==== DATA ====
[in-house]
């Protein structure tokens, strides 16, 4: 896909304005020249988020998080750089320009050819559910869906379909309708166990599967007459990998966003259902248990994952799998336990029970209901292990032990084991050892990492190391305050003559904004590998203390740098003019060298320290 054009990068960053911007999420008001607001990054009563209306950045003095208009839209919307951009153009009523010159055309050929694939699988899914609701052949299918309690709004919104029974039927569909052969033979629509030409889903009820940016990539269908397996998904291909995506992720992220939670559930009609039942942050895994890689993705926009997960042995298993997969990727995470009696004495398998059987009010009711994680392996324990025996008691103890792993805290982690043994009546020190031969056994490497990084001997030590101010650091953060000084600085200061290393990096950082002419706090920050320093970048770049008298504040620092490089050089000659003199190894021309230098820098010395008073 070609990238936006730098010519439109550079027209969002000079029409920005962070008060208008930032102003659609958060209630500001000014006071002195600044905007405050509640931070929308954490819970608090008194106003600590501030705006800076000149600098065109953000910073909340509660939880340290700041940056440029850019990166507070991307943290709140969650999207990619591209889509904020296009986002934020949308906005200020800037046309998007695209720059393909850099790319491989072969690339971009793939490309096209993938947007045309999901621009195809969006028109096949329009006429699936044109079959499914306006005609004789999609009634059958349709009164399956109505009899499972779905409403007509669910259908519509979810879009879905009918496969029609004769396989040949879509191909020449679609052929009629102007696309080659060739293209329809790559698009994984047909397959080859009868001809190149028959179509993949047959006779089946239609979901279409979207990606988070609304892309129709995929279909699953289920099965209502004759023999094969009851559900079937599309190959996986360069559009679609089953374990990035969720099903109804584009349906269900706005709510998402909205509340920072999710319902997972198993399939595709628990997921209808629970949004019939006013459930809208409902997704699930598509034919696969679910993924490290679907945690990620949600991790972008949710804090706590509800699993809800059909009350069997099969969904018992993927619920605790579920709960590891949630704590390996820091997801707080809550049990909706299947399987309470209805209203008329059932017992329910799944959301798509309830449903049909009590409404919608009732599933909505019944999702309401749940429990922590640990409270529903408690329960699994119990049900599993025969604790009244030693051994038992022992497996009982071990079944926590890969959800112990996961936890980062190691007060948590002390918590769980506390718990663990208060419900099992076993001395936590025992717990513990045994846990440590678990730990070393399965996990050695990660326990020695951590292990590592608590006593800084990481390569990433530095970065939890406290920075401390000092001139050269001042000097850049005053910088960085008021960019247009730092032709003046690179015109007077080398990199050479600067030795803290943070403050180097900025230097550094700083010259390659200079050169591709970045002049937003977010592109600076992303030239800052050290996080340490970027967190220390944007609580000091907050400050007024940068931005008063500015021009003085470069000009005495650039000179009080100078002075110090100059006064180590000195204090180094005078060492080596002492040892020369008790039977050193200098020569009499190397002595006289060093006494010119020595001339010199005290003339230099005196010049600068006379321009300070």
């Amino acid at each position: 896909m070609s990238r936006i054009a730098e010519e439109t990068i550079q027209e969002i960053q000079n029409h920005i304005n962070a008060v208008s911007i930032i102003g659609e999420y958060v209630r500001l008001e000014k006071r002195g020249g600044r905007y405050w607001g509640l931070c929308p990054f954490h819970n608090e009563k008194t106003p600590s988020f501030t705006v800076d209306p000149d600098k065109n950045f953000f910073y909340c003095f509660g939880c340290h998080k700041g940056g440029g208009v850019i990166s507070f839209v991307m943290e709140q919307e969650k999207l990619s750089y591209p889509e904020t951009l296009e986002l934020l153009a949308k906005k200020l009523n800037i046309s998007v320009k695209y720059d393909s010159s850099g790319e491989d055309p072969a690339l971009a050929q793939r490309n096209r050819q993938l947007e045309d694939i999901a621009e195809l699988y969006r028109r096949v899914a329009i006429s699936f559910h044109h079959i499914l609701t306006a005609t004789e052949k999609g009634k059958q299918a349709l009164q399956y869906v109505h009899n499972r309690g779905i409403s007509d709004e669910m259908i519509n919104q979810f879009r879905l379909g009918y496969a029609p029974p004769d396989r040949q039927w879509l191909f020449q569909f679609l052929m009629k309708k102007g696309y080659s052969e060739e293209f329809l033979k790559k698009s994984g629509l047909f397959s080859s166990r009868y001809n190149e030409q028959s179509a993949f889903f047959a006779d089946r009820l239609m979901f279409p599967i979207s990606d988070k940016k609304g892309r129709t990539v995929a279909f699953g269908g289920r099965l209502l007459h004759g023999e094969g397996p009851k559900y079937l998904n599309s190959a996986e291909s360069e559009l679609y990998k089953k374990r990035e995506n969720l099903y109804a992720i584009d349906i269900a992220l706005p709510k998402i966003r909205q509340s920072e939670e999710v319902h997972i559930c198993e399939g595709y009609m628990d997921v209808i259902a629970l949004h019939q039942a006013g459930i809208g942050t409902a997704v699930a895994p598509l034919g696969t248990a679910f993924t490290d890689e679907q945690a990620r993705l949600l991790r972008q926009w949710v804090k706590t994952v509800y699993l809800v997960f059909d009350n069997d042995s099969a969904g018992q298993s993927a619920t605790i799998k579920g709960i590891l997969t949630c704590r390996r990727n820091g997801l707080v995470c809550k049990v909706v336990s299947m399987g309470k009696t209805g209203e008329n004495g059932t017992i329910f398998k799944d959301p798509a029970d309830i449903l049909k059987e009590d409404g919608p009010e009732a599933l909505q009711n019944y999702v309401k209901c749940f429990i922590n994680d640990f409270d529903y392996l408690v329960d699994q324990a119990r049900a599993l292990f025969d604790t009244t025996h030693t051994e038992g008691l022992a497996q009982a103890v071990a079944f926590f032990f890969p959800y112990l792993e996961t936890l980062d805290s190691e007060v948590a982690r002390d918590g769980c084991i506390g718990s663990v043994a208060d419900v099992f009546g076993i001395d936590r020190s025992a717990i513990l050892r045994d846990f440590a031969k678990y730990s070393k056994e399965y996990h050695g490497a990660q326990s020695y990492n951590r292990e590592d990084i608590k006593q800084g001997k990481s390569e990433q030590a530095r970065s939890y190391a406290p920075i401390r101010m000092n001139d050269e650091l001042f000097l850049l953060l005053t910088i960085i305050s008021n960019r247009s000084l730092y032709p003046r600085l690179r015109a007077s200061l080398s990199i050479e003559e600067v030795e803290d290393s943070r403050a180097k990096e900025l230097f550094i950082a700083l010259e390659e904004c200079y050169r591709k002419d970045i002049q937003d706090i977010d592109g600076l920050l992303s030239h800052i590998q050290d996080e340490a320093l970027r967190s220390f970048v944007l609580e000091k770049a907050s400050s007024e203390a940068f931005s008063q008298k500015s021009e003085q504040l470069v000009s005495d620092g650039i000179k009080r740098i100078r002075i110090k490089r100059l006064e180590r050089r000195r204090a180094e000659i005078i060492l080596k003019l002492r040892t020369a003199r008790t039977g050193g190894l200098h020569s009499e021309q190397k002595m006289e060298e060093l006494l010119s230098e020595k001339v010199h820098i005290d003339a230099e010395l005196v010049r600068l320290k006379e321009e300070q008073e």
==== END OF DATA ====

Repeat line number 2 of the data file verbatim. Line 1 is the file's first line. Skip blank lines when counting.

């Protein structure tokens, strides 16, 4: 896909304005020249988020998080750089320009050819559910869906379909309708166990599967007459990998966003259902248990994952799998336990029970209901292990032990084991050892990492190391305050003559904004590998203390740098003019060298320290 054009990068960053911007999420008001607001990054009563209306950045003095208009839209919307951009153009009523010159055309050929694939699988899914609701052949299918309690709004919104029974039927569909052969033979629509030409889903009820940016990539269908397996998904291909995506992720992220939670559930009609039942942050895994890689993705926009997960042995298993997969990727995470009696004495398998059987009010009711994680392996324990025996008691103890792993805290982690043994009546020190031969056994490497990084001997030590101010650091953060000084600085200061290393990096950082002419706090920050320093970048770049008298504040620092490089050089000659003199190894021309230098820098010395008073 070609990238936006730098010519439109550079027209969002000079029409920005962070008060208008930032102003659609958060209630500001000014006071002195600044905007405050509640931070929308954490819970608090008194106003600590501030705006800076000149600098065109953000910073909340509660939880340290700041940056440029850019990166507070991307943290709140969650999207990619591209889509904020296009986002934020949308906005200020800037046309998007695209720059393909850099790319491989072969690339971009793939490309096209993938947007045309999901621009195809969006028109096949329009006429699936044109079959499914306006005609004789999609009634059958349709009164399956109505009899499972779905409403007509669910259908519509979810879009879905009918496969029609004769396989040949879509191909020449679609052929009629102007696309080659060739293209329809790559698009994984047909397959080859009868001809190149028959179509993949047959006779089946239609979901279409979207990606988070609304892309129709995929279909699953289920099965209502004759023999094969009851559900079937599309190959996986360069559009679609089953374990990035969720099903109804584009349906269900706005709510998402909205509340920072999710319902997972198993399939595709628990997921209808629970949004019939006013459930809208409902997704699930598509034919696969679910993924490290679907945690990620949600991790972008949710804090706590509800699993809800059909009350069997099969969904018992993927619920605790579920709960590891949630704590390996820091997801707080809550049990909706299947399987309470209805209203008329059932017992329910799944959301798509309830449903049909009590409404919608009732599933909505019944999702309401749940429990922590640990409270529903408690329960699994119990049900599993025969604790009244030693051994038992022992497996009982071990079944926590890969959800112990996961936890980062190691007060948590002390918590769980506390718990663990208060419900099992076993001395936590025992717990513990045994846990440590678990730990070393399965996990050695990660326990020695951590292990590592608590006593800084990481390569990433530095970065939890406290920075401390000092001139050269001042000097850049005053910088960085008021960019247009730092032709003046690179015109007077080398990199050479600067030795803290943070403050180097900025230097550094700083010259390659200079050169591709970045002049937003977010592109600076992303030239800052050290996080340490970027967190220390944007609580000091907050400050007024940068931005008063500015021009003085470069000009005495650039000179009080100078002075110090100059006064180590000195204090180094005078060492080596002492040892020369008790039977050193200098020569009499190397002595006289060093006494010119020595001339010199005290003339230099005196010049600068006379321009300070």